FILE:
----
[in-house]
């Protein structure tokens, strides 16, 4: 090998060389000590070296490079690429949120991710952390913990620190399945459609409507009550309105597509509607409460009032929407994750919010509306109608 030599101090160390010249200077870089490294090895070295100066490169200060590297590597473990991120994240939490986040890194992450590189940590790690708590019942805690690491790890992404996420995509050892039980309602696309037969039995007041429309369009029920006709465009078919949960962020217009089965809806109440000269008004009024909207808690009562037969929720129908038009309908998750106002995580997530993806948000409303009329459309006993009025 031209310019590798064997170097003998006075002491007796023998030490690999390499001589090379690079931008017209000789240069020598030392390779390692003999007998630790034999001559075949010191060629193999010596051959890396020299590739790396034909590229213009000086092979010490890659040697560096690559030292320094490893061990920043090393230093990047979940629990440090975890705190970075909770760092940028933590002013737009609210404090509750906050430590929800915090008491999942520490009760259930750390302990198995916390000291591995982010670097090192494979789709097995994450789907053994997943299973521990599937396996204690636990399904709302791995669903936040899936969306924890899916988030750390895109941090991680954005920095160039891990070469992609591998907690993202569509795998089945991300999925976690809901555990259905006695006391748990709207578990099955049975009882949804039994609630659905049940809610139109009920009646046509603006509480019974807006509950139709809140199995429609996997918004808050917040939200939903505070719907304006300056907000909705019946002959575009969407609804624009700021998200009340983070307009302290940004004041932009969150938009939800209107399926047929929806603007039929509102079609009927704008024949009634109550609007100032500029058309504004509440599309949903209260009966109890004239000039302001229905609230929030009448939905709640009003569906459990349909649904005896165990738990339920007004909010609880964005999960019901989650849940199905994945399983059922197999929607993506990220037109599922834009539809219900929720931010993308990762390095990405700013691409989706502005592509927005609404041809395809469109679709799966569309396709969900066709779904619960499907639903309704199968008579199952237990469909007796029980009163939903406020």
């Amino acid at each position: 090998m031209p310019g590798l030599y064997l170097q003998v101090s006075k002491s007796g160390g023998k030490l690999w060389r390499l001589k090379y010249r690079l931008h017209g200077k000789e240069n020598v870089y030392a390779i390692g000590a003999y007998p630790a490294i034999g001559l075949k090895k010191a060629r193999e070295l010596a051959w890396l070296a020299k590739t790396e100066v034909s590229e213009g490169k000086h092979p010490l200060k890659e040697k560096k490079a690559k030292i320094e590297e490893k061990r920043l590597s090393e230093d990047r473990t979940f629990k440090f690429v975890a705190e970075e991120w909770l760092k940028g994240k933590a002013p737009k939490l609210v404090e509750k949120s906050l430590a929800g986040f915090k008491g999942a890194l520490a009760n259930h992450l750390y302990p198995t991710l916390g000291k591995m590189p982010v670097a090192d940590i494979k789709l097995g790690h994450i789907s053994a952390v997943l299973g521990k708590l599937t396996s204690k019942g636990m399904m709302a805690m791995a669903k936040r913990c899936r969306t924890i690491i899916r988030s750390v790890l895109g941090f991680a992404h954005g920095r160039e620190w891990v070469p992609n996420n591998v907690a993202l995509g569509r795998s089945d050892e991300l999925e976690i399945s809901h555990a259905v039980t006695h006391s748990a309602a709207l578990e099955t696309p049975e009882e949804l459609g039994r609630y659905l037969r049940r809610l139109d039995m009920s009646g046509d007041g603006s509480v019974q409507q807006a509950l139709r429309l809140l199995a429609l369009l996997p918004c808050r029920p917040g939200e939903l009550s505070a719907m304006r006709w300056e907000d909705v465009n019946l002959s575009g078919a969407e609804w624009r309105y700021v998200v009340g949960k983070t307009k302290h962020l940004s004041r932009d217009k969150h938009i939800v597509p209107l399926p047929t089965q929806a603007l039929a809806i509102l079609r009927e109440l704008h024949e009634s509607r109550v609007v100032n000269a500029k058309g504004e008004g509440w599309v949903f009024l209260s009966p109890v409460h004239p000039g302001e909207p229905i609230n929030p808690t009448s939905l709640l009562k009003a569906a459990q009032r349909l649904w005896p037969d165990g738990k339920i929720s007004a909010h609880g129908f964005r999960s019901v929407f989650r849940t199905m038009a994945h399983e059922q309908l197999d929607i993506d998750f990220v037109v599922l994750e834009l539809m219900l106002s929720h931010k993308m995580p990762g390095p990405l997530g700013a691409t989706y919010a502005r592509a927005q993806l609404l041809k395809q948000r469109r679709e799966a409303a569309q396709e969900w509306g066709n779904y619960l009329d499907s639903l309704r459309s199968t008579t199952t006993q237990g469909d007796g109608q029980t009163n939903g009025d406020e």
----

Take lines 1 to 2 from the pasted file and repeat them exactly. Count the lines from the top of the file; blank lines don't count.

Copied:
[in-house]
């Protein structure tokens, strides 16, 4: 090998060389000590070296490079690429949120991710952390913990620190399945459609409507009550309105597509509607409460009032929407994750919010509306109608 030599101090160390010249200077870089490294090895070295100066490169200060590297590597473990991120994240939490986040890194992450590189940590790690708590019942805690690491790890992404996420995509050892039980309602696309037969039995007041429309369009029920006709465009078919949960962020217009089965809806109440000269008004009024909207808690009562037969929720129908038009309908998750106002995580997530993806948000409303009329459309006993009025 031209310019590798064997170097003998006075002491007796023998030490690999390499001589090379690079931008017209000789240069020598030392390779390692003999007998630790034999001559075949010191060629193999010596051959890396020299590739790396034909590229213009000086092979010490890659040697560096690559030292320094490893061990920043090393230093990047979940629990440090975890705190970075909770760092940028933590002013737009609210404090509750906050430590929800915090008491999942520490009760259930750390302990198995916390000291591995982010670097090192494979789709097995994450789907053994997943299973521990599937396996204690636990399904709302791995669903936040899936969306924890899916988030750390895109941090991680954005920095160039891990070469992609591998907690993202569509795998089945991300999925976690809901555990259905006695006391748990709207578990099955049975009882949804039994609630659905049940809610139109009920009646046509603006509480019974807006509950139709809140199995429609996997918004808050917040939200939903505070719907304006300056907000909705019946002959575009969407609804624009700021998200009340983070307009302290940004004041932009969150938009939800209107399926047929929806603007039929509102079609009927704008024949009634109550609007100032500029058309504004509440599309949903209260009966109890004239000039302001229905609230929030009448939905709640009003569906459990349909649904005896165990738990339920007004909010609880964005999960019901989650849940199905994945399983059922197999929607993506990220037109599922834009539809219900929720931010993308990762390095990405700013691409989706502005592509927005609404041809395809469109679709799966569309396709969900066709779904619960499907639903309704199968008579199952237990469909007796029980009163939903406020």